Unifying Concepts in Glass Physics (6757)
February 01, 2015 – February 06, 2015
Aspen, Colorado, USA
Sharon Glotzer, University of Michigan, Ann Arbor
Patrick Charbonneau, Duke University
Andrea J. Liu, University of Pennsylvania
The deadline to register for this event is October 15, 2014
Disordered and frustrated systems are of interest in physics, chemistry, mathematics, computer science, biology, and beyond. Although they are disciplinarilyy scattered, these systems share a number of similar features, such as complex free energy landscapes, phase transitions, subtle correlations, and jamming. Recent progress on both the theoretical and experimental fronts has revealed deep analogies and connections among these sub-fields. Further progress on this important, emerging research area will require an interdisciplinary effort. One of the main goals of this workshop is to synergistically bring together theorists, experimentalists, and computational scientists who work on various of facets of these problems.
The program will promote interactions between participants from statistical physics, mathematical physics, soft and condensed matter physics, as well as researchers at the boundary of physics and other disciplines such as mathematics, computer science, and statistics at the Gateways of Emergence. We specifically intend to bring together researchers from the following sub-fields that contribute to the organizing concepts to be examined at the workshop.
In the list of invited speakers below, we indicate the area of each speaker by the following abbreviations.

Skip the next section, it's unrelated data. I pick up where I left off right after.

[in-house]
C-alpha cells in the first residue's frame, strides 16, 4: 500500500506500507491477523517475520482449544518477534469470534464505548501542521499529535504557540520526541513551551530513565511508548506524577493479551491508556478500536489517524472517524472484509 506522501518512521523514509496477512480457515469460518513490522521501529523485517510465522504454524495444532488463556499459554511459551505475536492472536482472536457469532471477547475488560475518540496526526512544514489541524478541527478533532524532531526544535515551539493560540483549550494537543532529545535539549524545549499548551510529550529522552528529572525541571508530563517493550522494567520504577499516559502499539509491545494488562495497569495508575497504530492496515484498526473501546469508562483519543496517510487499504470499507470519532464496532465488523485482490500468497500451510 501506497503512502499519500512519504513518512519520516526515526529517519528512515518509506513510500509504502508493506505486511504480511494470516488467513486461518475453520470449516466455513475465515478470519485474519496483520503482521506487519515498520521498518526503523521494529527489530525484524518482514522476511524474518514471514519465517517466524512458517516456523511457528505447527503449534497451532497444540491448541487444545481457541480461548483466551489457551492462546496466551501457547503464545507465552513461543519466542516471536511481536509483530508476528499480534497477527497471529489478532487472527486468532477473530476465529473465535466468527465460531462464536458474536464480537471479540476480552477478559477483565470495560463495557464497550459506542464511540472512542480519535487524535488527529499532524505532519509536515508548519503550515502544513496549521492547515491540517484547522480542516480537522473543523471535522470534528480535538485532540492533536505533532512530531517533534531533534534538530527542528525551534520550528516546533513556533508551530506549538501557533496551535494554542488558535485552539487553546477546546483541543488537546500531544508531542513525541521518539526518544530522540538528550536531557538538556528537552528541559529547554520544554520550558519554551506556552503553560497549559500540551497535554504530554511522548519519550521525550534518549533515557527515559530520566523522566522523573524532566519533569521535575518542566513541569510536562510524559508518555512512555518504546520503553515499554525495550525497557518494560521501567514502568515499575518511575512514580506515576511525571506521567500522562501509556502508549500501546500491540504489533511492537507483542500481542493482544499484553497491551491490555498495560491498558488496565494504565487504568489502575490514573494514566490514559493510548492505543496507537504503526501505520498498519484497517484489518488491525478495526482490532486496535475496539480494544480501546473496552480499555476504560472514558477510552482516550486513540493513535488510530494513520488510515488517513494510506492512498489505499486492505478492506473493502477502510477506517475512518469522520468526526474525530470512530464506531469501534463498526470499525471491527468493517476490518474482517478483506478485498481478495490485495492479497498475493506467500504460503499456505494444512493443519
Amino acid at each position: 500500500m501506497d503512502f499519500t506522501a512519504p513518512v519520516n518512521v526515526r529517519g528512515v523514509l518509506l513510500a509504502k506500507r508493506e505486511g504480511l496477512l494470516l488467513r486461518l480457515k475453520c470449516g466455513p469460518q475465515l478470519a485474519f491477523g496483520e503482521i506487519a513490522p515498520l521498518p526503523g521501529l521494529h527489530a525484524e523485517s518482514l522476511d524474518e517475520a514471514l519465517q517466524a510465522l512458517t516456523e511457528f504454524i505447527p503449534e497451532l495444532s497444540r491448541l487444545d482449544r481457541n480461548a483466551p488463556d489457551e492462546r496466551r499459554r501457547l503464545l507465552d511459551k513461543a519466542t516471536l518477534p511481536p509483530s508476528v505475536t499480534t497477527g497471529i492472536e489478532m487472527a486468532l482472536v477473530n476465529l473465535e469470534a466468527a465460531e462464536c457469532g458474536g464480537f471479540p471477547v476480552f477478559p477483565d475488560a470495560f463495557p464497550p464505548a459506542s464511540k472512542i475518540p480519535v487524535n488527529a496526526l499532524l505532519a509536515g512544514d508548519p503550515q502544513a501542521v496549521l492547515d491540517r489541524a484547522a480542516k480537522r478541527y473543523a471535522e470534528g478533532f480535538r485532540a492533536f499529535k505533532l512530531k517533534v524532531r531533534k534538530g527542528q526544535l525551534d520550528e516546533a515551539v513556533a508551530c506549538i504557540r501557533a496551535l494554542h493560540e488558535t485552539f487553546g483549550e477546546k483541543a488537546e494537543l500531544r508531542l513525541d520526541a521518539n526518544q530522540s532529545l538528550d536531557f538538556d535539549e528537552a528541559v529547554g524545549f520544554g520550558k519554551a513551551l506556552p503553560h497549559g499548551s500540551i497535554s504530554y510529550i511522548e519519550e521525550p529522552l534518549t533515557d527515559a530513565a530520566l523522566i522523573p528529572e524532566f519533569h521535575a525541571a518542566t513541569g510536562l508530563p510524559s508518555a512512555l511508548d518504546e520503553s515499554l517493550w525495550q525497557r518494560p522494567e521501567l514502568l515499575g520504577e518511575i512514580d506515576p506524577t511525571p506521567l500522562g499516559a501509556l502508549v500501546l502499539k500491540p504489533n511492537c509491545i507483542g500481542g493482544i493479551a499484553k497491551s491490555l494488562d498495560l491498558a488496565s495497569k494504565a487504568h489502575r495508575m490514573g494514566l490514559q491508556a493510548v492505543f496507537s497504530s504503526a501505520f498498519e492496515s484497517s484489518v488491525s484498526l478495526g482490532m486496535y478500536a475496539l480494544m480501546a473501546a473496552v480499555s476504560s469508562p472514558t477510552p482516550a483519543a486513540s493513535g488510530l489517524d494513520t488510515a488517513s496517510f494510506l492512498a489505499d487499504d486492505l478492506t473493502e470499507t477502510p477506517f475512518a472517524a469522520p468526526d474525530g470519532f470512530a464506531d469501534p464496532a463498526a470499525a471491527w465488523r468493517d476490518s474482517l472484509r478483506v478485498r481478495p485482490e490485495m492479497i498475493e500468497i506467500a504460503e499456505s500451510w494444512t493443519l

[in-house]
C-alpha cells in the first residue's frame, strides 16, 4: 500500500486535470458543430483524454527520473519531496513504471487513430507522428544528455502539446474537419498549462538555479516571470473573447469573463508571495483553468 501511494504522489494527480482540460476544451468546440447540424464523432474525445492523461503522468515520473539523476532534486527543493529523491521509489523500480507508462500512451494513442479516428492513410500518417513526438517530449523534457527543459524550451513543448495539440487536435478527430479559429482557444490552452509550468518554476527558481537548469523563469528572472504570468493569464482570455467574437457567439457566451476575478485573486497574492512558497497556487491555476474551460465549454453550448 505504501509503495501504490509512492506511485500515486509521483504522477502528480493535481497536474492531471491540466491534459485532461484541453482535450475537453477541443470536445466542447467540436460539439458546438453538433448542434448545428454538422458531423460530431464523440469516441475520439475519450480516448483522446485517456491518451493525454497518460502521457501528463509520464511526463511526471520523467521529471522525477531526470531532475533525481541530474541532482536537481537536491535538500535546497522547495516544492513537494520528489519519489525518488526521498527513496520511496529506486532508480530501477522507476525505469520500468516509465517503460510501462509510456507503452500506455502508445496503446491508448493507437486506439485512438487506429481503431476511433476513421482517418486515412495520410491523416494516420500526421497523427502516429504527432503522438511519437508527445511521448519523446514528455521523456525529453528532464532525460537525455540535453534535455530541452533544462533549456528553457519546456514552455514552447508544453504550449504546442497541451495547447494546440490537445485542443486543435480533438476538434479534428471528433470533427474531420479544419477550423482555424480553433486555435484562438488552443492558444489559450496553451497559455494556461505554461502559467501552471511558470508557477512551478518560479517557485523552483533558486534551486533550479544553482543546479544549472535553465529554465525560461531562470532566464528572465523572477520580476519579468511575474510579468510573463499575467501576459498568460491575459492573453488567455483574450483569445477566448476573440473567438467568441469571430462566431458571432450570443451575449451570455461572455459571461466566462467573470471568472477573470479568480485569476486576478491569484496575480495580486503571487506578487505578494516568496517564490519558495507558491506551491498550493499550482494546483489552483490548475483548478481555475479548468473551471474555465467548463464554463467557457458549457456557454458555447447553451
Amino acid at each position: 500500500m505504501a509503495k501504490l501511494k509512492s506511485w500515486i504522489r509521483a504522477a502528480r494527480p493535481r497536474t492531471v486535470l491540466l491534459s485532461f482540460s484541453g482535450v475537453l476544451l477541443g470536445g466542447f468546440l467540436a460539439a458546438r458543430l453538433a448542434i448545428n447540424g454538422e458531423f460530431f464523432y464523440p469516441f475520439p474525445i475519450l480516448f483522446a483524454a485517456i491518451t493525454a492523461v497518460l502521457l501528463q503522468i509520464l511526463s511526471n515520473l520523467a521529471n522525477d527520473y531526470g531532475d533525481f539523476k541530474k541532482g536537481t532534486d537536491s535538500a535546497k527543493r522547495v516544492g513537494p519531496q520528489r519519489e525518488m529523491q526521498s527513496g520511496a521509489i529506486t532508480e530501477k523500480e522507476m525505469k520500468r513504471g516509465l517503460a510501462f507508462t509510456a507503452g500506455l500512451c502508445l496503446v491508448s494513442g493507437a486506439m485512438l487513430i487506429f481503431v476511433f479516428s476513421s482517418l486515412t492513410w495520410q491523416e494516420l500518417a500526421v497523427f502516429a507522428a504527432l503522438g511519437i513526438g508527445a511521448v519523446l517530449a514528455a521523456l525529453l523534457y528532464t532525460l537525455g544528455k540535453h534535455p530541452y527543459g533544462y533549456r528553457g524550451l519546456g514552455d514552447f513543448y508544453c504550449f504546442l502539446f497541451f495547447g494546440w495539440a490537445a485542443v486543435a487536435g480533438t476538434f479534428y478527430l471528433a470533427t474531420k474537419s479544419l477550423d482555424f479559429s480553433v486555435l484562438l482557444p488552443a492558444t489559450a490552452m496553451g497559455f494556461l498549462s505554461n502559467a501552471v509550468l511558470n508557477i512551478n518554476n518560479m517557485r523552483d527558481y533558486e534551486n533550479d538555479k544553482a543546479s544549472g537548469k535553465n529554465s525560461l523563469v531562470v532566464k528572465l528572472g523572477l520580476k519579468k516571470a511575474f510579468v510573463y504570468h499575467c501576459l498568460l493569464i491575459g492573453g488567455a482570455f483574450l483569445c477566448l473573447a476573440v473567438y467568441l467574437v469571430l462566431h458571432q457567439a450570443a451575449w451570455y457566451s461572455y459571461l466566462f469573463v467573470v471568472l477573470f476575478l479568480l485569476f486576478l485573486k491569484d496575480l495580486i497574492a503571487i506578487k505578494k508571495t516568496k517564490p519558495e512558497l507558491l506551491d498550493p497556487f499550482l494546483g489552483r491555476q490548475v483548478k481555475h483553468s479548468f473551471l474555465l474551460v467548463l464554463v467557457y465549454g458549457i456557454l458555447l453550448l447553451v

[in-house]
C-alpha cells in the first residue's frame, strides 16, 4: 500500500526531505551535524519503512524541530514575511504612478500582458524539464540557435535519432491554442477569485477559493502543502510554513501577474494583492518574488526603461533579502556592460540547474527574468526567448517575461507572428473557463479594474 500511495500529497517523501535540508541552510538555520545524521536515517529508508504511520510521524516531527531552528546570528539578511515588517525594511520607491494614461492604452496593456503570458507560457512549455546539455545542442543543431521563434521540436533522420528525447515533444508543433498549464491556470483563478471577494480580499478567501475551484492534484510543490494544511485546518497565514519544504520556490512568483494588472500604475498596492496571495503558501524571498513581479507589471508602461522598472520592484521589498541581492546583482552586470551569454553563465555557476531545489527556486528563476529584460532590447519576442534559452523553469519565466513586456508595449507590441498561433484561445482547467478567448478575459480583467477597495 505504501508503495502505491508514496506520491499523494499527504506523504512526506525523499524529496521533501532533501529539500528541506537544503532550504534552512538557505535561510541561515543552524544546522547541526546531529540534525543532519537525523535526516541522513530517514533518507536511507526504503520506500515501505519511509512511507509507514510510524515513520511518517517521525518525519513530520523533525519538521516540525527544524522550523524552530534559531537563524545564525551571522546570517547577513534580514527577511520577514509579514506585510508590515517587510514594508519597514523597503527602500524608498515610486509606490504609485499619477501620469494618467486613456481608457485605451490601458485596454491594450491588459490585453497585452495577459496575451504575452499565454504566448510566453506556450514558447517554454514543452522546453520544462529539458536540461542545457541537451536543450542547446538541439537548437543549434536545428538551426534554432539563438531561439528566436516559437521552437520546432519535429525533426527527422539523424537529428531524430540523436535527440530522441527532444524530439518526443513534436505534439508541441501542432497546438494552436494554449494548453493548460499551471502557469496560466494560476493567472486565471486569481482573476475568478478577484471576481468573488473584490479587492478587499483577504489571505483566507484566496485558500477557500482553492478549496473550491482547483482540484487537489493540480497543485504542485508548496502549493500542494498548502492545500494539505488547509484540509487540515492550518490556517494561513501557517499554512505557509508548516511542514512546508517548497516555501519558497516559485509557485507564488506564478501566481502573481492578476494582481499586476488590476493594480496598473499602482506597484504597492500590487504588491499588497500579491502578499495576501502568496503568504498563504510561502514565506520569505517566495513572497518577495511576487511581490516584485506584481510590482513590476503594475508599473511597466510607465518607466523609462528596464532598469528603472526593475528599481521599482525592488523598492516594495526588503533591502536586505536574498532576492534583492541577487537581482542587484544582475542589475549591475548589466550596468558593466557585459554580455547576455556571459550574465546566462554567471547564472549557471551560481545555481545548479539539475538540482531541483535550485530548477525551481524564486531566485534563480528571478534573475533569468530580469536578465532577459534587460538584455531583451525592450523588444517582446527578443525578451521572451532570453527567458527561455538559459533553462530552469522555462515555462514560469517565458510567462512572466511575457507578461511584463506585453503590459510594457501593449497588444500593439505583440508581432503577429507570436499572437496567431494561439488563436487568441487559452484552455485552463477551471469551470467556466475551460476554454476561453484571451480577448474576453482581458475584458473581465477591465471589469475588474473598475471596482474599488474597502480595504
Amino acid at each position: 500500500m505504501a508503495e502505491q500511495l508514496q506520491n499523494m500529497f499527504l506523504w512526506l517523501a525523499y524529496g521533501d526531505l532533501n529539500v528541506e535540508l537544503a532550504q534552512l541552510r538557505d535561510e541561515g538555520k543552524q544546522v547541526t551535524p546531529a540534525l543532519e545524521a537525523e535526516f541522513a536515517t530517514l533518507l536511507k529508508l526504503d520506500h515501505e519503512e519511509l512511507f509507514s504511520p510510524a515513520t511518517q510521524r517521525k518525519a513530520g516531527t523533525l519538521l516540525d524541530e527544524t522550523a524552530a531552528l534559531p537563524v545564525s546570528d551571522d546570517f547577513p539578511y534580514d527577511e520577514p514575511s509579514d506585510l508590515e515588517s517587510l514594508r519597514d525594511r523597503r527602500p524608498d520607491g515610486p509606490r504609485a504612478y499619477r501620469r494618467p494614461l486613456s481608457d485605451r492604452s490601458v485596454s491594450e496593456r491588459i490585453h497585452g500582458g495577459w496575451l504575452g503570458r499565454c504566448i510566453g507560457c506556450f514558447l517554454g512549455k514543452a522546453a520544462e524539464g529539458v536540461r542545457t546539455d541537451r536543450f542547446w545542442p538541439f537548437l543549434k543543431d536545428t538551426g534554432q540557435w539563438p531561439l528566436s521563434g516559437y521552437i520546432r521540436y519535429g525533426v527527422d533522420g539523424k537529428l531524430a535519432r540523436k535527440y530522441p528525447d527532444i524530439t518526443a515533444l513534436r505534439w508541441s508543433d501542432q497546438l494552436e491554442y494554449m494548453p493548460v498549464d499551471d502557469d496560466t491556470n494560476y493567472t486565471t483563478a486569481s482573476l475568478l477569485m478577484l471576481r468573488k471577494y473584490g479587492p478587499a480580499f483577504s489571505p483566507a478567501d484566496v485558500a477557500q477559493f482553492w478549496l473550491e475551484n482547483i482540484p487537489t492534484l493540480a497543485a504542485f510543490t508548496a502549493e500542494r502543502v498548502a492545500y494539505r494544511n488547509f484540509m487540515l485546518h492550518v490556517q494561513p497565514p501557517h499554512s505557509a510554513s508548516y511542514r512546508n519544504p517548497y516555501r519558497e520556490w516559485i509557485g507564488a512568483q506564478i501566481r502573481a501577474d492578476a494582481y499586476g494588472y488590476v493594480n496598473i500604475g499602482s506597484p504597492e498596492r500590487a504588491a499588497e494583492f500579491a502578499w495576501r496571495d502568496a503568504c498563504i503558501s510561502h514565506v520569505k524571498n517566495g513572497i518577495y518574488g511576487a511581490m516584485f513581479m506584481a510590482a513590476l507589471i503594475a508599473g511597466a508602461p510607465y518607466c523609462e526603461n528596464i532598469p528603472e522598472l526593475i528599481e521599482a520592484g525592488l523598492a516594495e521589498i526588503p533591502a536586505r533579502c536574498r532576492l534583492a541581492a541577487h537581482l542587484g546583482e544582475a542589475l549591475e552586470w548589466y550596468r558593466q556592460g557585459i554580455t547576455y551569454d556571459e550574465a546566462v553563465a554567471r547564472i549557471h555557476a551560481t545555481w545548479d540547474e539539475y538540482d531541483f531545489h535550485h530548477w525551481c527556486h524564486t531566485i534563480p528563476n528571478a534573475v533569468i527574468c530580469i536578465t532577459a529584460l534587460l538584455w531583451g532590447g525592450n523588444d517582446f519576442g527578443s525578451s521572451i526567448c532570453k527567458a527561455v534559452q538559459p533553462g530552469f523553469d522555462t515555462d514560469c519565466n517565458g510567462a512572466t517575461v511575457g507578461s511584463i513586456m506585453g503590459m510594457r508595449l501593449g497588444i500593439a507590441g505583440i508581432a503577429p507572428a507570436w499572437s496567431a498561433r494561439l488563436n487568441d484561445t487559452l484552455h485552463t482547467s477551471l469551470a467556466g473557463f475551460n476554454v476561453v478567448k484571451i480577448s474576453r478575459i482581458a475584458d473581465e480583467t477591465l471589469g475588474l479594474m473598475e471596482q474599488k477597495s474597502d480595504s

Glasses (G): Liquids, when rapidly cooled, solidify in an amorphous state in which the disorder is self-generated.
Jamming (J): Collections of frictionless soft spheres can exhibit a jamming transition—the onset of mechanical rigidity—at zero temperature as a function of packing fraction.
Granular Physics (Gr) : Macroscopic collections of objects, such as rice in a silo or coal in a hopper, can jam such that their dynamics and statics are similar to that of other disordered systems.
Colloidal glasses (C) : colloidal suspensions, when raised to high density, can behave as solids although their structure is disordered.
Optimization (O): Many combinatorial optimization problems, such as the graph coloring and Boolean satisfiability problems, provide benchmarks to test search algorithms. Given the generality of these problems, their solutions have applications in many concrete settings in many areas of science and engineering.
Packing (P): the packing problem consists of placing hard objects in Euclidean space so as to maximize the amount of filled space under various constraints. This mathematical problem finds applications in many concrete problems, ranging from communication and error corrections to materials science and physics.
Active jammed systems (A) : systems of self-propelled particles can jam at sufficiently high densities. Such systems are driven at the microscopic scale, so that energy enters in the microscopic scale and feeds to larger scales in a way that is fundamentally different from equilibrium thermal excitation.
The program will explore the intimate connections between these problems, and introduce the tools originating from the statistical physics of disordered systems to do so effectively.